The British government said on Thursday it was reviewing whether to carry out coronavirus checks on arrivals from China, as pressure mounted on prime minister Rishi Sunak to act.
Downing Street insisted there were no plans “at the moment” to reimpose controls; such a move would be likely to add to airport congestion during a period of strikes by Border Force staff.
But senior Tories said controls at airports on arrivals from China could help detect new Covid variants, an approach now being deployed in Italy but so far rejected by other EU countries.
Former health minister Lord James Bethell said that post-flight surveillance of arrivals from China to check for new variants was “sensible”.
Steve Brine, Tory chair of the Commons health committee, added that many people felt the government should “over-, not underreact” to the escalating crisis in China, which has abruptly ended its zero-Covid policy.
“I think we need to be circumspect,” he told the BBC. “Where there is a threat, surely we have to make sure we control our borders.”
The UK shares the view of France, Germany and other EU countries that for now there is no justification for new checks.
One government official said that Britain had already experienced the Omicron wave gripping China, adding: “Our vaccines work and our vaccination rate is superb.”
However, the decision to review possible new controls contrasts with the UK government’s previous insistence that restrictions are “not something we are looking at”.
The UK’s Health Security Agency is monitoring the prevalence and spread of harmful variants and Downing Street said it would take into account all available international data.
Steve Barclay, health secretary, met the UKHSA on Thursday to discuss the situation.
British officials played down the prospect of any immediate change of policy unless the data change, noting that most EU countries were adopting a similar approach.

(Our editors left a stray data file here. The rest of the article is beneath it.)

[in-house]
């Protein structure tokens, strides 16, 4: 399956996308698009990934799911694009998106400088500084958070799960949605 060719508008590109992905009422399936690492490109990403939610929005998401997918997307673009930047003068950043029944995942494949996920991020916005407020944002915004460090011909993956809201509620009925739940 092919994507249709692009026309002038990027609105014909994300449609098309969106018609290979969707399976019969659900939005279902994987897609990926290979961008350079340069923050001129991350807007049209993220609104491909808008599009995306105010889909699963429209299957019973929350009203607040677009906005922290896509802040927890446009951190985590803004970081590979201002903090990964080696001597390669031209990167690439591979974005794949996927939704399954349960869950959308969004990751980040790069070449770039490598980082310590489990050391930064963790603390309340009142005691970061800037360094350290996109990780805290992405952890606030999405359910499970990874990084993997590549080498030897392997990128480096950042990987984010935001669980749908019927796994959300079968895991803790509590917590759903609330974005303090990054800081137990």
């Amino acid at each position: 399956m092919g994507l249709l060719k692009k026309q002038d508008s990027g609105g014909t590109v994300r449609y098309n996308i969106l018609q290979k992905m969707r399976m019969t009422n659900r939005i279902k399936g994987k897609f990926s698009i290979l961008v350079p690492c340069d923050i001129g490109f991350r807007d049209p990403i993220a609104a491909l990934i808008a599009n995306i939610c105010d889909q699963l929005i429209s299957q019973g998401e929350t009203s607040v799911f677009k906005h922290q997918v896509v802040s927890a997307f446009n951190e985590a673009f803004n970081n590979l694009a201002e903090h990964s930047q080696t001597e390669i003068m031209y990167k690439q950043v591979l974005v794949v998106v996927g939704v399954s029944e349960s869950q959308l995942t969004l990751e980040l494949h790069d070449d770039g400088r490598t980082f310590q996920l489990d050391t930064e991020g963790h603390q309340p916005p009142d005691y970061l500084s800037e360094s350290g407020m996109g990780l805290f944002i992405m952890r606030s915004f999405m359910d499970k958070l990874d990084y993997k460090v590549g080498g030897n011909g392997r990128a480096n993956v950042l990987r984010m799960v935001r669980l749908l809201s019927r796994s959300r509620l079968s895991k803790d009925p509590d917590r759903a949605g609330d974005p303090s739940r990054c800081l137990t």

On Thursday the bloc rejected an Italian demand to reimpose travel restrictions on arrivals from China despite a warning by prime minister Giorgia Meloni that Rome’s new mandatory testing would be “ineffective if it is not followed at a European level”.
Instead, the EU’s health and security committee, made up of member state officials, agreed to co-ordinate national responses and “continue our discussions”.
The European Commission, which convened the meeting, said: “We remain vigilant and will be ready to use the emergency brake if necessary . . . to reintroduce restrictions.”
The reservations shown by the UK and some EU states about new Covid checks contrast with the US and countries such as India and Japan, which this week have all imposed testing requirements for Chinese arrivals.
But Sunak has been a hawkish figure throughout the pandemic. As chancellor of the exchequer, he opposed what he considered to be excessive Covid restrictions which would damage the economy.
The reintroduction of Covid controls in Britain — even in limited circumstances — could have a chilling effect on an already weak economy.
Brine said ministers would be conscious that if they ordered checks on arrivals from China, they would face demands to carry out similar tests on travellers from countries providing equally poor data on the virus.
“I trust Rishi Sunak to make the right decision for our country,” he added. “If that causes political discomfort, so be it.”
A UK government spokesperson said: “We are keeping the situation under review and the UK Health Security Agency are monitoring the data. At the moment there are no plans to introduce any new Covid-19 testing for arrivals.”